February 7, 2013

Meet The Manufacturer: Sun Noodle Interview

Welcome to another installment of Meet The Manufacturer! This time, it’s Sun Noodle – purveyor of fresh ramen noodles and other fine products. Here’s an interview I did with them via email.

THE RAMEN RATER> Thank you very much for agreeing to do this interview! Could we start off with some information about Sun Noodle; when was Sun Noodle founded, where and by who?

SUN NOODLE> Sun Noodle is a family-owned business which manufactures fresh noodles, gyoza (pot sticker) and wonton wrappers; as well as an importer and distributor of Japanese noodle soup bases and sauces.  The
company was founded in 1981 by Hidehito “Hide” Uki in Honolulu, Hawaii.  With the growing demand of Sun Noodle products in the mainland, Sun Noodle California was established in 2004, now located in Rancho
Dominguez, California; then Sun Noodle New Jersey (Teterboro, New Jersey) set foot in 2012 to meet the demands of the East Coast.

TRR> For those of my readers who are not familiar with your line of products, could you tell us a little about them?

SN> We produce a wide variety of noodle products for both food service markets and for retail markets.  First off, we have our assorted ramen(s):

  • Shoyu Ramen
  • Miso Ramen
  • Tonkotsu Ramen
  • Shio “Vegetable” Ramen
  • Tantanmen (“Spicy Sesame”)
  • Hiyashi Chuka (“Cold Ramen”)
  • Cold Ramen with Gomadare (Cold Ramen with Sesame Seed Sauce)

We produce other types of Japanese noodles as well:  Yakisoba, Udon, Nihon Soba (Buckwheat), Wakana Soba (Spinach), and Okinawa Soba.  The great thing about being in Hawaii is that it has opened Sun Noodle to many different types of cultures.  With that, we produce Chinese noodles as well as “local” noodles of Hawaii.  We have Chow Mein, Chow Fun (also known as Look Fun), Cake Noodle, and Saimin Noodles.

TRR> What is the story behind the name Sun Noodle?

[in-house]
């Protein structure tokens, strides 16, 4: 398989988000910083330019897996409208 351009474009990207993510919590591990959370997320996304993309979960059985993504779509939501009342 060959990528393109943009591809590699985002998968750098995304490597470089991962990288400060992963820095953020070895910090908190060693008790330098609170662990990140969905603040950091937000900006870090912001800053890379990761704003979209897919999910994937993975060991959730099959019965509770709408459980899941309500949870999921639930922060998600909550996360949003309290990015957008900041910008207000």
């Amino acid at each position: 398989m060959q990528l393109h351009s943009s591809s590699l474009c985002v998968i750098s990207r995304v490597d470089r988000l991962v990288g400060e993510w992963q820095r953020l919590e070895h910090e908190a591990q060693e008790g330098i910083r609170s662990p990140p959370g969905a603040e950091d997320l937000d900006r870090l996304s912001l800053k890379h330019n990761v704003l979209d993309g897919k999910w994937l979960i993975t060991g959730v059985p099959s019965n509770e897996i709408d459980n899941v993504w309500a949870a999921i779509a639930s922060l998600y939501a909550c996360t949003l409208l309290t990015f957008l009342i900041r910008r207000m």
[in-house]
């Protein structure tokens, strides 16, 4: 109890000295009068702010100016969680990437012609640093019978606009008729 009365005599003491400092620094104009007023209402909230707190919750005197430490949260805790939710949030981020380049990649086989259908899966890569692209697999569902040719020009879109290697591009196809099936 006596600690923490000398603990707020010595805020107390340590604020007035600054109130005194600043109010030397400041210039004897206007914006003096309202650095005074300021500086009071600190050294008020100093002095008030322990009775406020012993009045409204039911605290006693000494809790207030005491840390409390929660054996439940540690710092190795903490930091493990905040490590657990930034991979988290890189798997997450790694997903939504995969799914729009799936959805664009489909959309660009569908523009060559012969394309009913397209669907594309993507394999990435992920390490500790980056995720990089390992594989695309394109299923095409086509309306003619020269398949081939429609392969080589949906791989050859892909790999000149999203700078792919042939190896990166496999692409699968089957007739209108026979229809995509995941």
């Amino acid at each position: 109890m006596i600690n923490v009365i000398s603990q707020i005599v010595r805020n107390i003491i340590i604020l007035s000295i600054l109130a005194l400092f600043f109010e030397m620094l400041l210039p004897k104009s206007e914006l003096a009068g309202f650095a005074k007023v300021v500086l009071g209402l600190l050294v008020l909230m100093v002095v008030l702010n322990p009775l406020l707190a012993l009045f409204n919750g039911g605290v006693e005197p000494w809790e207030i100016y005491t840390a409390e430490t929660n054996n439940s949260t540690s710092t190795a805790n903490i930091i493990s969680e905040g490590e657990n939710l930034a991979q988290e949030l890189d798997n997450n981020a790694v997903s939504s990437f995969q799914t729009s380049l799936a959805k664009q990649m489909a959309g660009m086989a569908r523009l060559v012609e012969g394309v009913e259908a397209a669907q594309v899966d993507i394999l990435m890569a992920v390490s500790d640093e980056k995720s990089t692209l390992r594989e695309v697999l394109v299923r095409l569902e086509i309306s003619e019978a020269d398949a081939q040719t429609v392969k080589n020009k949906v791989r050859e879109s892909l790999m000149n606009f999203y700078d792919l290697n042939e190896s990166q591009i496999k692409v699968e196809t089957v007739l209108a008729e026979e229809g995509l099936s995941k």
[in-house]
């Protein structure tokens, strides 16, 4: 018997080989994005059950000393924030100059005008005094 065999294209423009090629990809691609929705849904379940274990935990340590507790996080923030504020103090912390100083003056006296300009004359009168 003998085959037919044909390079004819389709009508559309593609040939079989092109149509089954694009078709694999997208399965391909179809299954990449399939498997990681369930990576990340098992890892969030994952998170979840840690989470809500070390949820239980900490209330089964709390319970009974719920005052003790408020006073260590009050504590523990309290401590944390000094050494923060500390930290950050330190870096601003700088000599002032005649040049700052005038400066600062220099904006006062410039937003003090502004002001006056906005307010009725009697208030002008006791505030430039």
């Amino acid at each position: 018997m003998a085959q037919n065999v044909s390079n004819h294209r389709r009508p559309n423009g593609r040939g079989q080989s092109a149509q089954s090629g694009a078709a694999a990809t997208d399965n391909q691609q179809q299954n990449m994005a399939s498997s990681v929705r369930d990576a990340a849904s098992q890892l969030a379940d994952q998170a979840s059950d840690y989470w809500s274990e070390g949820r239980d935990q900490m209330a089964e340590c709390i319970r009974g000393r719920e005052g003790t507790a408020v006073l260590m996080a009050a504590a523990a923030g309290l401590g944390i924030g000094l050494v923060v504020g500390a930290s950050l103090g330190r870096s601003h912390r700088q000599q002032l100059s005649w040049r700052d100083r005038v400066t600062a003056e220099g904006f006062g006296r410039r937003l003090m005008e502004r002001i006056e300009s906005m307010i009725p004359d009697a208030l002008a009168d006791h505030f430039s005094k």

SN> The meaning of the “Sun” in Sun Noodle is twofold.  Hidehito Uki was attending Hawaii Pacific College for about a year before starting up the noodle business.  He said that when he thinks about Hawaii, the first
thing that comes to mind is the sun (and the beautiful ocean, of course!).  The second meaning behind “Sun” is that the Sun as the center of the solar system is the most powerful of its kind.  Without it, many living
things cannot survive and Hide believes that the sun provides people with positive energy.  Like the sun, Sun Noodle strives to be the best at providing quality noodles, providing noodles to give people the same type of
positive energy.

TRR> Is Sun Noodle involved in the local community around you?

SN> Yes, we are involved in our local communities at all three locations:  Hawaii, California and in New Jersey.  Every year, we make charitable donations to non-profit organizations.  In Hawaii, we participate in
the annual Okinawan Festival, which strives to perpetuate the culture with the community of Hawaii.  We are also actively involved with the youth soccer community in Hawaii.  In California, Sun Noodle is involved with
various Japanese Festivals and other Japan related events such as the Summer Festival at the Mitsuwa Market and the Japanese Food and Sake Festival.  We recently started serving ramen at UC Santa Barbara and hold
ramen classes at our local cooking schools from time to time.  With the recent devastation of Hurricane Sandy, Sun Noodle New Jersey took part in an event with Chef Ivan Orkin to raise funds for the victims
affected by the hurricane.

TRR> How many miles of noodles would you estimate you produce a year?

SN> 600,600 miles of noodles.

TRR> Are there any new products that will be coming out soon that you could tell us about?